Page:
Thursday, September 29, 2011

Locke, Aristotle, and the Dictionary

After Wed's class and reading the Chapter from Locke's essay once more, I was struck by how much Aristotle I saw in Locke's writing. For one, it seems that both feel that it takes a special ability to be a good writer/audience. I remember for Aristotle, it had a lot to do with the age of the person, the young being too emotional, the old being too jaded, and the middle aged being just right. For Locke, it seems the best communicates are kind of like skilled craftmen, artisans whatever you want to call them. To be an effective communicator, Locke writes that "it is necessary that they excite in the hearer exactly the same idea they stand for in the mind of the speaker." (350, sorry I'm using the essay itself) This implies that the speaker has enough vocabulary to use the most precise word, and the reader has enough vocabulary to understand it correctly.

The issue of vocabulary also interests me about Locke. Someone said in class that Locke would have supported a very, very large dictionary where every word has one meaning. This does make a lot of sense because for Locke the reason words are so imperfect is because they signify different images to different people. But then again, even if words have one definition or one thing to signify will it make it any better? Even with a singular definiton, I wonder if people would understand that definition in the same way. It seems as if everyone has a different way of identifying an idea even if it is a common thing, and so even we have one definition for everyword I think we would still see miscommunication. Also, for words like "mad". The OED gives 7 definitions for the word "mad" if we were going to give every word 1 definition, who would decide which of the 7 would be eliminated and assigned to other words? What would be the basis for that decision? Does anyone have the authority to do something like this? I do not know how that process would go down, and I don't think that anyone really has the authority to make that decision. Is the word "mad" more appropriate to fill 1 definition more than the other 6. I think Locke would say "no" because he says words have "naturally no significance". In other words mad doesn't inherently fit into any other those definitons any better than the others, but it's something that we learn to understand. I'm sorry if I am not making any sense, but although Locke might have wanted a large dictionary, I wonder if that sort of thing is even possible.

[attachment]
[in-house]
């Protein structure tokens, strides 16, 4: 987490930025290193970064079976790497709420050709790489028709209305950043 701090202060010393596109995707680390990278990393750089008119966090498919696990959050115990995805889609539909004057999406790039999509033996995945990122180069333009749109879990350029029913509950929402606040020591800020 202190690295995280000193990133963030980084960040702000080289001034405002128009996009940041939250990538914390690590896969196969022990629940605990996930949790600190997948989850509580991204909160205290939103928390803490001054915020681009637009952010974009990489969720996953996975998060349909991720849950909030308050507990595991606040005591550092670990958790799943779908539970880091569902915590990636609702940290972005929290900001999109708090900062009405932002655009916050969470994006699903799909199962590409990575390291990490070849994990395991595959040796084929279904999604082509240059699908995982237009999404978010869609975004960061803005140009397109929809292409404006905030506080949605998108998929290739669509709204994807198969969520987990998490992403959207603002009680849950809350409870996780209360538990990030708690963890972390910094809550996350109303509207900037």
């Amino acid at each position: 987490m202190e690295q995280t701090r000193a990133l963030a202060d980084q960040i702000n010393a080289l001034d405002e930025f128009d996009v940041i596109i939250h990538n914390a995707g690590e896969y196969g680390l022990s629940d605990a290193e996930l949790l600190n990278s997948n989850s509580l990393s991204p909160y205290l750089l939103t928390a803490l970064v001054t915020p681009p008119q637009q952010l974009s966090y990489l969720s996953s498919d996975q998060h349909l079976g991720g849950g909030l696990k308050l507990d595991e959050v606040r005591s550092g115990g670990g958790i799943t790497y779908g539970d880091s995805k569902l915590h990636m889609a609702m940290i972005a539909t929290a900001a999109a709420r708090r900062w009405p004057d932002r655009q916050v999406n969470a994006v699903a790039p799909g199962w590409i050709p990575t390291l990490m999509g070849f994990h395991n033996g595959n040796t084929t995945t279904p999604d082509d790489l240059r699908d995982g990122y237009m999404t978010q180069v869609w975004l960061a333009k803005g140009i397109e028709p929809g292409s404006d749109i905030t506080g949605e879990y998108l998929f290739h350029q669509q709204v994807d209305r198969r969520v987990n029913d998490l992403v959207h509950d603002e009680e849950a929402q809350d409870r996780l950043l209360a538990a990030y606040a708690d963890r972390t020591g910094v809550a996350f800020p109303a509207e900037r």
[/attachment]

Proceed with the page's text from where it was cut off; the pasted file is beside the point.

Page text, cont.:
1 comment:

  1. I'm intrigued by what you saw in both Aristotle and Locke.

    The quotation from Locke (page 818 in the class edition) doesn't refer to people, though. It refers to words - "To make words serviceable to the end of communication, it is necessary, as has been said, that they excite in the hearer exactly the same idea that they stand for in the mind of the speaker." Locke emphasizes that the communicator is fallible but that precise language can in some part make up for this.
    You mention the difficulty of multiple uses/significations of words - this is an issue I have run into in reading and using Locke's theory as well. Truthfully, I'm not sure what to do. I don't think that language can be quite as precise as Locke would like, as we have multiple definitions for words and also because language changes quickly. Words and their significations are not static. Also, words can have quite different significations depending on their cultural context (even within the same language).

    You bring up the word “mad,” which has multiple definitions. I am wondering if this might be explained in some part by Locke’s “mixed modes.” He writes of mixed modes, “What the word signifies can never be known from those things themselves: there be many of the parts of the complex ideas which are not visible in the action itself” (818). It seems to me that this might hold true for definitions: one definition does not necessarily account for the entire complex concept, just as one person’s signification of “mad” (perhaps he/she imagines an angry-faced, tantrum-throwing toddler) does not account for the whole concept. Multiple definitions are perhaps necessary for complex words. I recognize that this does not solve your entire quandary – often definitions of words may have nothing to do with each other.

    Locke does touch on the ways language develops over time, when he addresses the issue of reading/interpreting sacred text or other ancient texts. Locke simply states that it is necessary to be charitable in allowing other to interpret or misinterpret how they will (824). However, this part of his theory is not what I might call particularly robust, and so it doesn't address language change in a satisfactory manner.

    I've come to the conclusion that Locke's theory does not account for the complication of signification changes as use of language changes(though I would be very happy if someone else could articulate how it does).


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